CONCORD, N.H. (AP) — A woman in labor demanded a friend inject her with heroin and methamphetamine before firefighters arrived at their home and she gave birth while entering an ambulance, New Hampshire police said Wednesday.
Police in Concord arrested Felicia Farruggia, 29, of Concord, this week, about six months after her son was born. He is in state custody.
Police also arrested Rhianna Frenette, 37, of Belmont, who is accused of giving Farruggia the drugs. They’re charged with felony reckless conduct. Frenette also faces a misdemeanor count on the same offense.
“This case is just, honestly, absolutely appalling in my mind,” Lieutenant Sean Ford said. “No one died, but the risk to that child and to the mother. … This stuff is just getting out of control.”
Both women were arraigned from jail on Wednesday; bail was set at $25,000 for Frenette and $15,000 for Farruggia. It wasn’t immediately known whether they had attorneys; the public defender’s office in Concord said it had no record that the cases were assigned.
Police say Frenette used an unsanitary syringe to try to inject Farruggia at least once before she was successful. After that, Farruggia’s boyfriend called 911. Shortly afterward, firefighters arrived, and Farruggia gave birth while entering the ambulance.
A police affidavit said while at the hospital, the baby was in stable condition but was breathing rapidly, something that could have been caused by a number of conditions. His urine was positive for methamphetamine and amphetamine. His mother’s urine was positive for those drugs and benzodiazepine.
According to the affidavit, Farruggia said she started having contractions, went to the bathroom and lay on the floor. She asked Frenette to come in, as she was screaming and crying and said, “I can’t do this,” referring to the labor pain. She said Frenette had heroin and told her “it would take the edge off.” She said she didn’t stop Frenette from injecting her.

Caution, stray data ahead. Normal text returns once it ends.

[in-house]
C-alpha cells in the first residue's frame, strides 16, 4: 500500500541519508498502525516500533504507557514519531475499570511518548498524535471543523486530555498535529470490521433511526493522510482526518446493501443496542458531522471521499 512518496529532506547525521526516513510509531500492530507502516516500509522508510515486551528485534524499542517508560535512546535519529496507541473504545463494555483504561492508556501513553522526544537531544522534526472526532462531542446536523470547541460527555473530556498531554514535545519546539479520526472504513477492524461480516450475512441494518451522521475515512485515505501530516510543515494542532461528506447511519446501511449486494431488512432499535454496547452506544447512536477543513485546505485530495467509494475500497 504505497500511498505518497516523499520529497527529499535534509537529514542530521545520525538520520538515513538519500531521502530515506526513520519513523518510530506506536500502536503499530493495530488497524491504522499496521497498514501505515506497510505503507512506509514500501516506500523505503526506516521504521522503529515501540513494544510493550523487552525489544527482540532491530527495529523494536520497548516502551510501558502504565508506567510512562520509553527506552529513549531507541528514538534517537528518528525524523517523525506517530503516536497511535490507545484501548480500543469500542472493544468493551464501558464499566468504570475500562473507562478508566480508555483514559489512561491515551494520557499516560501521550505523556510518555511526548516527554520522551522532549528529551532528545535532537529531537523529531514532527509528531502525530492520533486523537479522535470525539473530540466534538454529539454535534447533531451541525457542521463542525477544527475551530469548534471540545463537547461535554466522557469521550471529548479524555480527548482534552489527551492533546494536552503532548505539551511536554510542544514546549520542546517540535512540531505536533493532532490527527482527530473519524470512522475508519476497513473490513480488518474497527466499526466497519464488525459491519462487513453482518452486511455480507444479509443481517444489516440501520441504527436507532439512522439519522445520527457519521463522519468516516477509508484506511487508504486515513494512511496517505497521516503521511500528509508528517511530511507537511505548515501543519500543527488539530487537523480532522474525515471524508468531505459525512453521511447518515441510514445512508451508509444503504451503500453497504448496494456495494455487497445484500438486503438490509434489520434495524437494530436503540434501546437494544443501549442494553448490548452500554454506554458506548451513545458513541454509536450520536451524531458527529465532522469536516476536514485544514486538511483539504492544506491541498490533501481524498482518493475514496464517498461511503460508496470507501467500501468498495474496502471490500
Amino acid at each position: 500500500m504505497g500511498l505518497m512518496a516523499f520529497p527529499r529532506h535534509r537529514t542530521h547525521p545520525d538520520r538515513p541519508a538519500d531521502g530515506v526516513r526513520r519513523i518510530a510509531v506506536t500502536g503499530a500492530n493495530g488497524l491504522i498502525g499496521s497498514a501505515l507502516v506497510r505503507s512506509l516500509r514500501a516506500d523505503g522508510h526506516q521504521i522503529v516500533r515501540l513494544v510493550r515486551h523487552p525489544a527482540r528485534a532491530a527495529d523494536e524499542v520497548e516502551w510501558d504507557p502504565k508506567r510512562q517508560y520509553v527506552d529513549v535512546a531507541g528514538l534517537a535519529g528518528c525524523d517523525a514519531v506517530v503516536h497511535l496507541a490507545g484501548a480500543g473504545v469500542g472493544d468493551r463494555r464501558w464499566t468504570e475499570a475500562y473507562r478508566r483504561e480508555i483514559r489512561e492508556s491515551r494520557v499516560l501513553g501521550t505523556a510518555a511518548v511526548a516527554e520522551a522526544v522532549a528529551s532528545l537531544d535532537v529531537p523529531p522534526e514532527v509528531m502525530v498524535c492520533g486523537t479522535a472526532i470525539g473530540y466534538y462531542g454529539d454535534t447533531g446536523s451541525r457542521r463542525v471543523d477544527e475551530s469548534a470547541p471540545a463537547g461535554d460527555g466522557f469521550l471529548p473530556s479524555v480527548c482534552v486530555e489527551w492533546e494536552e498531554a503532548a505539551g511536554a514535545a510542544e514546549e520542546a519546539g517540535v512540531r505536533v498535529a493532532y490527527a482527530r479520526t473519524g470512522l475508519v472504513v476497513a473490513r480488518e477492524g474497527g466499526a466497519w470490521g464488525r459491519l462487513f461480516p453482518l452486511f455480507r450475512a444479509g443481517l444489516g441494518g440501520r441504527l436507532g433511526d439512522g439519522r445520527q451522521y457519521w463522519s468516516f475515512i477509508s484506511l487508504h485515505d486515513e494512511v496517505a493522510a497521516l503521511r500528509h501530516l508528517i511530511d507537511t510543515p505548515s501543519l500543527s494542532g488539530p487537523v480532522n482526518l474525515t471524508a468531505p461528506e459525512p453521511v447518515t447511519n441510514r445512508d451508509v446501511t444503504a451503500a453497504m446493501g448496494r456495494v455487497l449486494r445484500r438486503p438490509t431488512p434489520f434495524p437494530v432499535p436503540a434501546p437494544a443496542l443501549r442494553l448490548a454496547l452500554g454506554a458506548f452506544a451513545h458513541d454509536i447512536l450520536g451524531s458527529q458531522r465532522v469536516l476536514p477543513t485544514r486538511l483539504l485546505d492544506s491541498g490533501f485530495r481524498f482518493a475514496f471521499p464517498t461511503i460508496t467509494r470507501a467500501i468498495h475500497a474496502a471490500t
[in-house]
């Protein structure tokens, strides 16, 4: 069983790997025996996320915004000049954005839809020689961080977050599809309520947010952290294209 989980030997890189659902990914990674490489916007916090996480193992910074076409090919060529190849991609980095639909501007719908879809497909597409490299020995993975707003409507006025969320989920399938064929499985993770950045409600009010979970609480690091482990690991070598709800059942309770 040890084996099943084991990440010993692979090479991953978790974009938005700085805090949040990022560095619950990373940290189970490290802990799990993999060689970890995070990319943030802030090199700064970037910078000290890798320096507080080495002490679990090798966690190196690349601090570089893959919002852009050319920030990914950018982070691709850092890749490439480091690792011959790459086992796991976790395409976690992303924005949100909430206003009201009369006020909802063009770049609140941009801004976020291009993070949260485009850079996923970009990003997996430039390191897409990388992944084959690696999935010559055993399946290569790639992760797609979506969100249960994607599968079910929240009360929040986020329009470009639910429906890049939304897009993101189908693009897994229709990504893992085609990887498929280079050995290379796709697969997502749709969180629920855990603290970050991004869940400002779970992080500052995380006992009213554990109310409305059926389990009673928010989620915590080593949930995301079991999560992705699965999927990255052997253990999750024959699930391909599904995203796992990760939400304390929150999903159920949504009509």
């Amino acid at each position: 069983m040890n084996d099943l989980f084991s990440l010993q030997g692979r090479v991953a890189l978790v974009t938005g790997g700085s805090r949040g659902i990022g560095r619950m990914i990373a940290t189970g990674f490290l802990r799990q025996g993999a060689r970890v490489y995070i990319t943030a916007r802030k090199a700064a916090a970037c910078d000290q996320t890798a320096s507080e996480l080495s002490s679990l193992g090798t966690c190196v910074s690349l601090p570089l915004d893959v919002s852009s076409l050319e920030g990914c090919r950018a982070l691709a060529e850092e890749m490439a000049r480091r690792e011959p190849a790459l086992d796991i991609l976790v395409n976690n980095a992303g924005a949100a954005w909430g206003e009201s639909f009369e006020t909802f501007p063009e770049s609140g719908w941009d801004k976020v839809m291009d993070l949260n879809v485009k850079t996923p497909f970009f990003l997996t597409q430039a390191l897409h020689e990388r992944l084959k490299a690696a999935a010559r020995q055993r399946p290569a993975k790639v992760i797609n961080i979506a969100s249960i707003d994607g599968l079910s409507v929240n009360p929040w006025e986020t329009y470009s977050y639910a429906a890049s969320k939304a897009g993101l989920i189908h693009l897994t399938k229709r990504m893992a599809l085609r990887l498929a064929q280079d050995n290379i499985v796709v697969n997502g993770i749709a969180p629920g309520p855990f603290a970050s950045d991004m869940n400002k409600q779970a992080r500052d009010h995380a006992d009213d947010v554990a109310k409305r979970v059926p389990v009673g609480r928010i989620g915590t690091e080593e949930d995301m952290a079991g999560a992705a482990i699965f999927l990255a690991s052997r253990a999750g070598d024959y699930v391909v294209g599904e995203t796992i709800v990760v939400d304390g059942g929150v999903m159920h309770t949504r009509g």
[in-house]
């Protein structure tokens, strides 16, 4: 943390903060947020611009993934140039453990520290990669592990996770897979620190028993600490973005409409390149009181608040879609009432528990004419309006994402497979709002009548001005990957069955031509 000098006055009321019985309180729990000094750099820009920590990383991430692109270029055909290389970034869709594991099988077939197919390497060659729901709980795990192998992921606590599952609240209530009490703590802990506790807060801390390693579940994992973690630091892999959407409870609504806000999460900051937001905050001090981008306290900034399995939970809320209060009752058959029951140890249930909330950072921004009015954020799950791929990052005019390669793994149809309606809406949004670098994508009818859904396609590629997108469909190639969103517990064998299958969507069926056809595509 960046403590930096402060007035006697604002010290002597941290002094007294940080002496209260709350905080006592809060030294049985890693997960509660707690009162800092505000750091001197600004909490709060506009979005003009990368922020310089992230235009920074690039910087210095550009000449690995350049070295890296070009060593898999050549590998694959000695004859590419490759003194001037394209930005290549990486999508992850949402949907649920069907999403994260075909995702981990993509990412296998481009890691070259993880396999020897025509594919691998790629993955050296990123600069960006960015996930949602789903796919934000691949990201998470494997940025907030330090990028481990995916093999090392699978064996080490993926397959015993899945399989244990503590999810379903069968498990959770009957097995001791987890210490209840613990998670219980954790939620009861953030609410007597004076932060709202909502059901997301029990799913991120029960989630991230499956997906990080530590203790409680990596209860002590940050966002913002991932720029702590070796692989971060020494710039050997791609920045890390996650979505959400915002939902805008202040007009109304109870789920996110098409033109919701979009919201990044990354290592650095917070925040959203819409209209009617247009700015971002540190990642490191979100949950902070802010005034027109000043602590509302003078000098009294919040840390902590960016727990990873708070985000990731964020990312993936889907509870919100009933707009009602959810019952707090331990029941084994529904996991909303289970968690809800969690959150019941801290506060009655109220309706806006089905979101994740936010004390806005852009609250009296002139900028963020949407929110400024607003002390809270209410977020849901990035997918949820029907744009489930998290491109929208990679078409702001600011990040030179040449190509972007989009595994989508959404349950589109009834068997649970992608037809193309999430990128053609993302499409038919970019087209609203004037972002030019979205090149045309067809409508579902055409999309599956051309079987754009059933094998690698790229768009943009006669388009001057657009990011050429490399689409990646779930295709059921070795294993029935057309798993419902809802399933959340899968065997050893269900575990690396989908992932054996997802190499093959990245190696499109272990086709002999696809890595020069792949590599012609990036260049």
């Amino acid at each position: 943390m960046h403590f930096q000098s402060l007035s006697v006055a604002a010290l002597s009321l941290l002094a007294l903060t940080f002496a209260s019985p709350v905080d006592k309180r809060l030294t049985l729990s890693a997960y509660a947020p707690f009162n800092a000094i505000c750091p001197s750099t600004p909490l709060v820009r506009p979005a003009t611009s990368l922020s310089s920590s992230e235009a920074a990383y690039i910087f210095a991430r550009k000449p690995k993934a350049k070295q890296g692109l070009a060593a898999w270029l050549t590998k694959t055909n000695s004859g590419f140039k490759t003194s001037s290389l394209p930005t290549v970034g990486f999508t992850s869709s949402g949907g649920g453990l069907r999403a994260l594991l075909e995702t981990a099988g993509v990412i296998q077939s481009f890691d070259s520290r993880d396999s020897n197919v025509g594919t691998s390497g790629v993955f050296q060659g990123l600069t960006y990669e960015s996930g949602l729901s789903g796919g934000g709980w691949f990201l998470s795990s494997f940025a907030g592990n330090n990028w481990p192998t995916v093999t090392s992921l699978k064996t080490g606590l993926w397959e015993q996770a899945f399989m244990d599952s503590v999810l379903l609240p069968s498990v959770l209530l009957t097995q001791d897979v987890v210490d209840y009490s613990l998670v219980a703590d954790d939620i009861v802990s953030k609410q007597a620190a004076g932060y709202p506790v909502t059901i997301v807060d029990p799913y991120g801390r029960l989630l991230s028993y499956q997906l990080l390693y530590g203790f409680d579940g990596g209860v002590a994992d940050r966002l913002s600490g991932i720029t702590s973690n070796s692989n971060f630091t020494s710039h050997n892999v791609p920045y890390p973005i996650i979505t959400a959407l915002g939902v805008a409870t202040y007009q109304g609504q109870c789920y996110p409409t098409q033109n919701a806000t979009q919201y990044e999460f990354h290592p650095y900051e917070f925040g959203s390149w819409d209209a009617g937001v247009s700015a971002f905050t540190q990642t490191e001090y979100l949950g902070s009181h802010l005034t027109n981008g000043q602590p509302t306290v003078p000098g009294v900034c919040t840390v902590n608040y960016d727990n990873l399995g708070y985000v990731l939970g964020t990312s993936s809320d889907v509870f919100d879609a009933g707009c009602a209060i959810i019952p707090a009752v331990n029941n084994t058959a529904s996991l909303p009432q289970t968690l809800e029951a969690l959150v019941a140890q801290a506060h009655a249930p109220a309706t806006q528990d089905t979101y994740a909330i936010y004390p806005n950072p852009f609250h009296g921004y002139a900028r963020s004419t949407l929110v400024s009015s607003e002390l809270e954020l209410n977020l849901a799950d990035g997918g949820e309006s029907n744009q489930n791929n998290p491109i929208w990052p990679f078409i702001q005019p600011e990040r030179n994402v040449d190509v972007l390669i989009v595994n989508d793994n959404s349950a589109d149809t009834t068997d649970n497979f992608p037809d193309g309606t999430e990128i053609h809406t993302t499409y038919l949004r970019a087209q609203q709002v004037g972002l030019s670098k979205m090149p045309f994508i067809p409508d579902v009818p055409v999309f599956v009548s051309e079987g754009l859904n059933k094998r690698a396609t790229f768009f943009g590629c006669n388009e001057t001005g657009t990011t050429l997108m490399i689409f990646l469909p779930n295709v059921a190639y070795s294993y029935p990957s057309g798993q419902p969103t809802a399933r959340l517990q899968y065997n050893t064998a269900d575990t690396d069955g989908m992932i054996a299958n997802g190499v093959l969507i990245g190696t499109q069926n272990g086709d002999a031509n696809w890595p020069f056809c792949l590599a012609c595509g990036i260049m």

But Frenette told police that when she went into the bathroom, she saw Farruggia trying to inject herself, essentially “mutilating herself with the needle,” which broke. Frenette said she took a used needle provided by someone else and “shot out probably more than half” of the substance inside it before injecting the rest into Farruggia. She said the ambulance was called after that.
Frenette told police she acknowledged that what she did was wrong, but believed that Farruggia would have injected herself with more of the drug, believed to be heroin, if she hadn’t intervened. Frenette also said she herself was likely high on methamphetamine.
Both women have criminal records; Farruggia also has been involved in “guardianship of a minor” cases, an individual parenting petition and a custody petition, going back to 2005.
A spokesman for the state Health Department, which oversees the Division of Children Youth and Families, said that in order to protect client confidentiality, he could not confirm whether the agency is involved in a case.
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